Guess Who’s Coming to Dinner?

-an article for the August 2003 Deep Cove Crier

Who can forget Sidney Poitier in his ground-breaking role in the inter-racial movie ‘Guess Who’s Coming To Dinner?  Born in Miami during a mainland visit by his parents, Poitier grew up in poverty in the Bahamas as the son of a dirt farmer. He had little formal education and at the age of 15 was sent to Miami to live with his brother.  Overcoming enormous obstacles, Poitier became Hollywood's first black superstar and the first black performer to win an Oscar as Best Actor ("Lilies of the Field" 1963)

At one time, Poitier was recognized as the #1 box-office star in North America.  Paying tribute to Sidney Poitier in 1967, Dr. Martin Luther King, Jr. said, "He is a man of great depth, a man of great social concern, a man who is dedicated to human rights and freedom. Here is a man who, in the words we so often hear now, is a soul brother."

Watching Sidney Poitier in the 1967 ‘Guess Who’s Coming To Dinner?’ movie convinced me as a (then) twelve-year-old Montrealer that racism is a sin that must be actively opposed.  I used to assume that racism was an American problem.  Over the years, I have discovered that Canadian racism is just as real, but often more subtle.  Racism between francophones and anglophones.  Thank God that the walls are coming down between Quebec and the rest of Canada Error! Bookmark not defined.  But there are so many walls of racism that still need to come down, racism experienced by Chinese Canadians, First Nations, and others.

In ‘Guess Who’s Coming to Dinner?’, Poitier reminded us that the ultimate symbol of community is eating together at dinner.  There is no one that we really love and accept who we would not wish to eat with.  Eating is intimacy, eating is caring, eating is sharing.

This September, our arms are being opened wide.  Not only are all 27,000 Deep Cove/Seymour residents being invited to dinner.  Not only are all 170,000 people on the North Shore being offered a delicious meal.  This September, all thirty-three million Canadians ‘from sea to shining sea’, from Victoria to Halifax, will have an opportunity to have a complimentary dinner at an Alpha course.  Churches from across all denominations, across all racial and linguistic barriers, are joining together to do the impossible: to feed an entire nation!

In fall 2003, thousands of introductory Alpha dinners will be held in churches, community halls, ice rinks, office boardrooms, restaurants and homes all across Canada. The dinners will be upbeat, relaxed and fun.  Already 350,000 Canadians and six million worldwide have taken the Alpha course http://www.alphacanada.org/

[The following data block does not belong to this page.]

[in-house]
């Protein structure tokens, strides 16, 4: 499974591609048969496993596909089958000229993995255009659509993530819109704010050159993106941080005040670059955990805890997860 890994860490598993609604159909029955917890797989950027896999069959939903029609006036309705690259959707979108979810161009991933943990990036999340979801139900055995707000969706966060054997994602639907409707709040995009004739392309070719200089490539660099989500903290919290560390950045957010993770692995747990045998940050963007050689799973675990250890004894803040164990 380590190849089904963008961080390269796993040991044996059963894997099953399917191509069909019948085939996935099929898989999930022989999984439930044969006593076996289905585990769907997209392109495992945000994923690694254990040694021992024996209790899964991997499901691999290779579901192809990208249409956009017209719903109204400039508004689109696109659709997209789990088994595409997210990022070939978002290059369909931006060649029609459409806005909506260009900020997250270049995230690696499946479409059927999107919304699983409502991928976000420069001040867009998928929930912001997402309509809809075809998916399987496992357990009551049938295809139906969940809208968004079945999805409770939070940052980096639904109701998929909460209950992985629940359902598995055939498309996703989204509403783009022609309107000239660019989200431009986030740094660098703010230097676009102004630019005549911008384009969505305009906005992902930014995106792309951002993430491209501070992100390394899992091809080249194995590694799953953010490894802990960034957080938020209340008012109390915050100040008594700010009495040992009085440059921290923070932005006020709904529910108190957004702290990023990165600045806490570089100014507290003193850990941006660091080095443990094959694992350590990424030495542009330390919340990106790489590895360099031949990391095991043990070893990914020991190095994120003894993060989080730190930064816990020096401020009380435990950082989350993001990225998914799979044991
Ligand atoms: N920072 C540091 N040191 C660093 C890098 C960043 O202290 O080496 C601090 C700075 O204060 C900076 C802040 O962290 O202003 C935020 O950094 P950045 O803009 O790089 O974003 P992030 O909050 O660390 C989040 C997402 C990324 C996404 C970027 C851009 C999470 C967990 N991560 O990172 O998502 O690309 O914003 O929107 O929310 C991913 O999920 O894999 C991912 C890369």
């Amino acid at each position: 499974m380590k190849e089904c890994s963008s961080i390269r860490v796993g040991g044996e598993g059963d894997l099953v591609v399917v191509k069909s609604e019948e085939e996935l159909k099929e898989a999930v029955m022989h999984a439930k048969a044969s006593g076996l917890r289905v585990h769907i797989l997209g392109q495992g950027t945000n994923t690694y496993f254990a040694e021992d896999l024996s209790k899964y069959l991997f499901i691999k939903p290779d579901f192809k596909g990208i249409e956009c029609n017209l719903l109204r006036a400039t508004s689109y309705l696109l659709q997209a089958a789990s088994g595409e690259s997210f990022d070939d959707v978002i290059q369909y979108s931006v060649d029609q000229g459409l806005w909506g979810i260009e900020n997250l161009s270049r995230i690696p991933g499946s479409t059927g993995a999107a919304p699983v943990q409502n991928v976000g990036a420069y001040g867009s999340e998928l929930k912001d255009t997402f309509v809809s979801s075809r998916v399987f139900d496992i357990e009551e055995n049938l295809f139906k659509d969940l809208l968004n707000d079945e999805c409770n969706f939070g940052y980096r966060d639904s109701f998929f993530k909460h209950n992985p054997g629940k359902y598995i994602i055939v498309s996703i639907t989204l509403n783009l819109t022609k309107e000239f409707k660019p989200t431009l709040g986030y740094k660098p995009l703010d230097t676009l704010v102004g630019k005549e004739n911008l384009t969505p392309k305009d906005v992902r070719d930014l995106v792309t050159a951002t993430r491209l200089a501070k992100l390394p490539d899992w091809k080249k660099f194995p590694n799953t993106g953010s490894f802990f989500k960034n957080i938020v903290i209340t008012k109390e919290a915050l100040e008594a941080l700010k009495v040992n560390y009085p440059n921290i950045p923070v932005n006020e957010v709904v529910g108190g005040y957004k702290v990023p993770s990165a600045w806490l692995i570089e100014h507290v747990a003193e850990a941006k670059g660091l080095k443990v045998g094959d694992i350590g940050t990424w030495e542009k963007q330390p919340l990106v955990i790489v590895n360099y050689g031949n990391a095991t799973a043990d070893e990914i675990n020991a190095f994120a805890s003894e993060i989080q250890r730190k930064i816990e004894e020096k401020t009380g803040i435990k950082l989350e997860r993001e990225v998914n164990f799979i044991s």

Alpha is a low-key, non-threatening opportunity to explore the meaning of life in the context of a delicious meal.  Each week for 11 sessions, participants watch a humorous video by the well-known English speaker Nicky Gumbel, and then break into small groups to chat.  In these small groups, all questions and comments are welcome.  Alpha gives a safe place where everyone is free to explore the deeper questions of life without being criticized or embarrassed.

To get an idea of what Alpha is about, you are invited to preview a short segment of the first night's Introductory Video.   Most Canadians live within easy access of an Alpha course. The easiest way to find an Alpha Course near you is to click on http://www.alphacanada.org/courses/search.html. For North Vancouver in particular, just click on http://www.alphacanada.org/wconnect/wc.dll?alpha~search .  There are dozens of churches on the North Shore offering an Alpha course this fall.  You have probably already seen the bill boards, banners, bus-stop posters, lawn signs and newspaper ads inviting you to Alpha.  Now is the time to take the step, to make that phone call, to take the opportunity to explore the meaning of life.  Guess who’s coming to dinner? It might be you.  See you there.
 

The Reverend Ed Hird, Rector, St. Simon’s Anglican Church
                      http://www3.telus.net/st_simons/


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